An Individual-Based Model of Swan-Macrophyte Conflicts on a Chalk River

This source preferred by Kevin Wood and Richard Stillman

Authors: Wood, K.A., Stillman, R.A., Daunt, F. and O'Hare, M.T.

Editors: Boon, P. and Raven, P.

Pages: 339-344

Publisher: Wiley-Blackwell

Place of Publication: Oxford, England

ISBN: 9780470682081

This data was imported from Scopus:

Authors: Wood, K.A., Stillman, R.A., Daunt, F. and O'Hare, M.T.

Pages: 339-343

ISBN: 9780470682081

DOI: 10.1002/9781119961819.ch27

Foraging mute swans Cygnus olor can cause a substantial reduction of aquatic macrophyte biomass in chalk rivers in southern England. To reduce the adverse effects of this on ecology, hydrology and fisheries interests a river management strategy needs to be able to predict where and when grazing pressure will be greatest. To assess the suitability of mathematical modelling for this purpose, an individual-based model (IBM) was constructed and tested for swans grazing a 1.1km length of the River Frome and adjacent pasture land in Dorset, England. Comparison of predicted and observed data indicates that the model was good at estimating the number of swan days, macrophyte biomass depletion, swan feeding time and feeding patch use. The results indicate that IBMs used at the appropriate scale could help to reconcile river management conflicts involving swans. © 2012 John Wiley & Sons, Ltd.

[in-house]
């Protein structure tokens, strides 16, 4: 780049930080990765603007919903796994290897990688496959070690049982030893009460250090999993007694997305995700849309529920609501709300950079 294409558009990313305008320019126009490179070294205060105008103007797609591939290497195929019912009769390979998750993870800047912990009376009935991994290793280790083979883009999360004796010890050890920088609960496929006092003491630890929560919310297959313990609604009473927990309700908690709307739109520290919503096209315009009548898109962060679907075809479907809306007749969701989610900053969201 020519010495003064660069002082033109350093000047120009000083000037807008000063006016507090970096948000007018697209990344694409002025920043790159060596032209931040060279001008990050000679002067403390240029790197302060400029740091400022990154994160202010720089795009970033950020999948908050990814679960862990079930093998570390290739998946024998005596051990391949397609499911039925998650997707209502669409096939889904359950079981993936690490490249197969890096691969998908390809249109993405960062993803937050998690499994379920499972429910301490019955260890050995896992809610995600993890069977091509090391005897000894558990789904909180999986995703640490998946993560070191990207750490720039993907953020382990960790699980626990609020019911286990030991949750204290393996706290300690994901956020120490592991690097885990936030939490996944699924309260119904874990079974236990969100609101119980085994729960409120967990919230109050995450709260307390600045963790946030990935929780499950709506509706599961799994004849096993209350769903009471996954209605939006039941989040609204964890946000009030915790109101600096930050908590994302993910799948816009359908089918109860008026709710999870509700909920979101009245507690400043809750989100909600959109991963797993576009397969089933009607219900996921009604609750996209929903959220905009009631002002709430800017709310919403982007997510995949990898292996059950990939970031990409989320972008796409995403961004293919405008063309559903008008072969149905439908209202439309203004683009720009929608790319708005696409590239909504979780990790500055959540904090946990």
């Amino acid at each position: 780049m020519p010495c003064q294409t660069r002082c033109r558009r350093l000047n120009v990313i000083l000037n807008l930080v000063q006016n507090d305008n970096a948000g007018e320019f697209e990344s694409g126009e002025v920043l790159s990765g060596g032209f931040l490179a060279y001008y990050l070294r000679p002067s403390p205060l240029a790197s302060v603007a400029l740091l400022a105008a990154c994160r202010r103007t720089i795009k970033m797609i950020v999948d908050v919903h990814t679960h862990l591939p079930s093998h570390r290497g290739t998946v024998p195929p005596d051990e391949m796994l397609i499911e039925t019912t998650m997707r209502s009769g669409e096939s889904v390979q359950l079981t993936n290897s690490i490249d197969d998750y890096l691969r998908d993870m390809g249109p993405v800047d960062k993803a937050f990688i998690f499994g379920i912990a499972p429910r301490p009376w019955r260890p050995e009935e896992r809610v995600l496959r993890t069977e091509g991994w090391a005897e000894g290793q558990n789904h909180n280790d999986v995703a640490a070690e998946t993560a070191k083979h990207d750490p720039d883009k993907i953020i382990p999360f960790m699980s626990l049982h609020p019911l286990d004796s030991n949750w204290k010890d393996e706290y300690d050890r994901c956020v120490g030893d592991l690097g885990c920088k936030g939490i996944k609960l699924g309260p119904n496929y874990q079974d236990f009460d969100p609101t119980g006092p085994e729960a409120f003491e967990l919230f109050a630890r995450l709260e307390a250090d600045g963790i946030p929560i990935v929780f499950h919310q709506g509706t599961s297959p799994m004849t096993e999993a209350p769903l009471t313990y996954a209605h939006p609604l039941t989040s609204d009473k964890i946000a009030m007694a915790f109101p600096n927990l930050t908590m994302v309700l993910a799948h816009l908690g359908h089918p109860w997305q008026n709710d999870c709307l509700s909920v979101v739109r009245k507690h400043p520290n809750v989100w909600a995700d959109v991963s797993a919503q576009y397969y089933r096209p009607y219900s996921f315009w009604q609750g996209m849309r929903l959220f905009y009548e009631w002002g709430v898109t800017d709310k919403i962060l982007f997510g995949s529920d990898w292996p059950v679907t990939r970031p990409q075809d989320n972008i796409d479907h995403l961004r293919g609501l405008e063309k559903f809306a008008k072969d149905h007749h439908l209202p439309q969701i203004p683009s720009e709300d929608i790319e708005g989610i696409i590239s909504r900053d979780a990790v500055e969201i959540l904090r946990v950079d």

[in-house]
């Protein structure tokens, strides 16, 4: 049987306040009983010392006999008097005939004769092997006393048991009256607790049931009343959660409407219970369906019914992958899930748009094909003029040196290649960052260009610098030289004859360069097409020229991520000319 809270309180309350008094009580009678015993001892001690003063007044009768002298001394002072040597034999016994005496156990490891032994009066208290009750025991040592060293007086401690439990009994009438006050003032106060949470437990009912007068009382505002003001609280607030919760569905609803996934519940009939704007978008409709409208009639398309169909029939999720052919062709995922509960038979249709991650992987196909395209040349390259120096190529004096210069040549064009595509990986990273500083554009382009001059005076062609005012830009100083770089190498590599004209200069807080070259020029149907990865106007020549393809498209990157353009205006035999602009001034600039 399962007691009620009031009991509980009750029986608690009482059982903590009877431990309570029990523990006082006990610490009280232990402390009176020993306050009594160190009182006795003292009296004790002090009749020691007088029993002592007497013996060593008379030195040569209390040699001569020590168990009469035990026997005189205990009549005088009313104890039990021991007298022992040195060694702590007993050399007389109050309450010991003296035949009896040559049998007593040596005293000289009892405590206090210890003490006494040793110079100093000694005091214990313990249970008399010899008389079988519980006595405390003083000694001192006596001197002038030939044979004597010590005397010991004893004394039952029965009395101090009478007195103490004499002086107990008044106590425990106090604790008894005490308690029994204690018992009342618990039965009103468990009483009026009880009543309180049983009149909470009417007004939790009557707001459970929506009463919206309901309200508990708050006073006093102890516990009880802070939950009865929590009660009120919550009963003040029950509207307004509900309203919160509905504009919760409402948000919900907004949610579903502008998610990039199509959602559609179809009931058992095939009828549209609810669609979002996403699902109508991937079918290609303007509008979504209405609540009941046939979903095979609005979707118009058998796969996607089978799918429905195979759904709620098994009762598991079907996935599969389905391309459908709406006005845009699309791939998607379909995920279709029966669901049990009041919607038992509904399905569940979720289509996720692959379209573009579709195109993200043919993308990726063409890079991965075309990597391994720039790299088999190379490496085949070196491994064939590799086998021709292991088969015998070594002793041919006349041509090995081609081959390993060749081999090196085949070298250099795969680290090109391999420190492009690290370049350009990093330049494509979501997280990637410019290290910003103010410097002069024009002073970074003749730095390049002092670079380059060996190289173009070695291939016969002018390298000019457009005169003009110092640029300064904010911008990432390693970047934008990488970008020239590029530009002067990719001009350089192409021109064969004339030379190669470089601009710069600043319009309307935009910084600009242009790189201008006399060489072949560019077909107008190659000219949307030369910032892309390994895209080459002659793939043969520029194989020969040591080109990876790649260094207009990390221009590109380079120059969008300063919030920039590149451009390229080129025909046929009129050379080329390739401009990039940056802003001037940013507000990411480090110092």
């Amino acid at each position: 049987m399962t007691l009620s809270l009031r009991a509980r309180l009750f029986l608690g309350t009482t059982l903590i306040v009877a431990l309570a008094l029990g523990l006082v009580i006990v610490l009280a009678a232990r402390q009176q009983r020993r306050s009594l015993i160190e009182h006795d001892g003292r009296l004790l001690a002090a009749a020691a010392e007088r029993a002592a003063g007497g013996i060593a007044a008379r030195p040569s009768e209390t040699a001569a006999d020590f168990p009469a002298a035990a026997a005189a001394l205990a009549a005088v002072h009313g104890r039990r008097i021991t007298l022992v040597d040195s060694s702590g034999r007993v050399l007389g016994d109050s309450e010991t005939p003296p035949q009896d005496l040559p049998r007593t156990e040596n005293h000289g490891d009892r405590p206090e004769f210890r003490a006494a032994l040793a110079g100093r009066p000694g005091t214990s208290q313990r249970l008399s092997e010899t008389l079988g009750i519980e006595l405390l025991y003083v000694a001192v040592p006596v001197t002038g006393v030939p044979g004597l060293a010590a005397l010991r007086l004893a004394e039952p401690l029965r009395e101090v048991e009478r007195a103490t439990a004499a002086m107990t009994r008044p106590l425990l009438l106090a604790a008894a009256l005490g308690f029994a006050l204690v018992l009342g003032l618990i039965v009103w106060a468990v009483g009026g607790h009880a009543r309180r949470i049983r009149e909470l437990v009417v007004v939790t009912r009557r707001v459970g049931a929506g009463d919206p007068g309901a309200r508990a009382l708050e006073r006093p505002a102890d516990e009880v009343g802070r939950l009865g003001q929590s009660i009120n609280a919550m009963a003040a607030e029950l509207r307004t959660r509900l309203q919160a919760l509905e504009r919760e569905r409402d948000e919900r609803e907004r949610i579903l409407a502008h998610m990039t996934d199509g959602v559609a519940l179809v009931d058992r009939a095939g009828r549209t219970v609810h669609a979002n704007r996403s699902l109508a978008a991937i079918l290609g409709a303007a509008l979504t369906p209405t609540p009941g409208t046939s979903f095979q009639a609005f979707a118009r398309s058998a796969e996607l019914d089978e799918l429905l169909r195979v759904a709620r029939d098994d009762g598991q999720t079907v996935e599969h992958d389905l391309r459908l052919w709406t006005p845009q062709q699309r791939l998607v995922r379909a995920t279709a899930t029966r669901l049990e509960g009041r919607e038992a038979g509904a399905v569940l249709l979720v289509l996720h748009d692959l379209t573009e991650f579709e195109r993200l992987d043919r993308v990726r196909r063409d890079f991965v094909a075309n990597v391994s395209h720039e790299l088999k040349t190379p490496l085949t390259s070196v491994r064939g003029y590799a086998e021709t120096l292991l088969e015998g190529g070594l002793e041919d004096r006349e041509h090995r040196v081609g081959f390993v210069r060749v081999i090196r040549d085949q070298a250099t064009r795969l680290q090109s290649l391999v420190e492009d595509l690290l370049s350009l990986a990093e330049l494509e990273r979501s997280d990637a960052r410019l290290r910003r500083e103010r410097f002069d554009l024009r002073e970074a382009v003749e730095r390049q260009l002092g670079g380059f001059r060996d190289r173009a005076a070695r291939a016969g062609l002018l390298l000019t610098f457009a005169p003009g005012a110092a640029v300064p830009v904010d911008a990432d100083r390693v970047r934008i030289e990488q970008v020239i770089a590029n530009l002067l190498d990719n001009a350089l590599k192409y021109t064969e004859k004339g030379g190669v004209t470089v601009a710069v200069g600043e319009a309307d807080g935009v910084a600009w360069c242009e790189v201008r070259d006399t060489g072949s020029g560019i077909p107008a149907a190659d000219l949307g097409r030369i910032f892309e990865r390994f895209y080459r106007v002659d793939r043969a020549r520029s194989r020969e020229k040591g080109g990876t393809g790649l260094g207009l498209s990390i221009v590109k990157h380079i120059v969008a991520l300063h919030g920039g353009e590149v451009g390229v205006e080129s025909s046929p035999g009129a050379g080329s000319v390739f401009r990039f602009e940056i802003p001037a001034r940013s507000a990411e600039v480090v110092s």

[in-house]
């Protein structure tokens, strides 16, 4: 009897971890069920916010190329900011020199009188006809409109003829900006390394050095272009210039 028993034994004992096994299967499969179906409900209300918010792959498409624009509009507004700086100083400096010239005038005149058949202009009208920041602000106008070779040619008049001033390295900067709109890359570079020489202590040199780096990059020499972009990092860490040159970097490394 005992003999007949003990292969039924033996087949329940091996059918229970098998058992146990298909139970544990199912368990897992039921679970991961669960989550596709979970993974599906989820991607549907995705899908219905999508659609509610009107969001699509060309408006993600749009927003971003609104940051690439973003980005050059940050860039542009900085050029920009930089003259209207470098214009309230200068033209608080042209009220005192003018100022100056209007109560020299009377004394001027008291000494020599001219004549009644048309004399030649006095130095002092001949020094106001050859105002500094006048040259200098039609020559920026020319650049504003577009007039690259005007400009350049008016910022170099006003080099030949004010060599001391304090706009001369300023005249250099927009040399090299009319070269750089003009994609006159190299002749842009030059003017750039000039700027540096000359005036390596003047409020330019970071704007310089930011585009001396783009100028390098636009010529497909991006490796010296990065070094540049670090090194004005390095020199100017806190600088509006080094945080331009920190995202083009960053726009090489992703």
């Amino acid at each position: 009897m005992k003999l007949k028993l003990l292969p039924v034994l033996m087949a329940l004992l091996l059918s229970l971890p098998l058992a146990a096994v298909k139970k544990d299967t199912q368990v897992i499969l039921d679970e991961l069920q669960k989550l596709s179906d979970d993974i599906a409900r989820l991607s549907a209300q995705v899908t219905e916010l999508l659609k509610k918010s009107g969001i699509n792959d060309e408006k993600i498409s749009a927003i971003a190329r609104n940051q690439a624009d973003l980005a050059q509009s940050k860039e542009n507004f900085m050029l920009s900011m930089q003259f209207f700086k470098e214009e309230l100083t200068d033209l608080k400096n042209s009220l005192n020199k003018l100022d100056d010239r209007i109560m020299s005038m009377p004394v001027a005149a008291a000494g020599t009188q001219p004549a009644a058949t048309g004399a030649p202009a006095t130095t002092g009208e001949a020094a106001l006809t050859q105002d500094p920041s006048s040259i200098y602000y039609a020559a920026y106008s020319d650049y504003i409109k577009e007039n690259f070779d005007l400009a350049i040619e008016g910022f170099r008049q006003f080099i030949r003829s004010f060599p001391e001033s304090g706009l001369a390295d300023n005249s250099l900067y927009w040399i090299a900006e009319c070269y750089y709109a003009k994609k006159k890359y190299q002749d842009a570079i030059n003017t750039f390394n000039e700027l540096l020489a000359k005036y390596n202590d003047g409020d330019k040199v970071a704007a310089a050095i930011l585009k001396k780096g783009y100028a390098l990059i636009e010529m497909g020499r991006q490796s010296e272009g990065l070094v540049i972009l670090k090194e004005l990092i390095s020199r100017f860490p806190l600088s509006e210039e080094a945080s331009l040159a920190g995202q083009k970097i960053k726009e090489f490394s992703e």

The data on this page was last updated at 04:38 on September 19, 2017.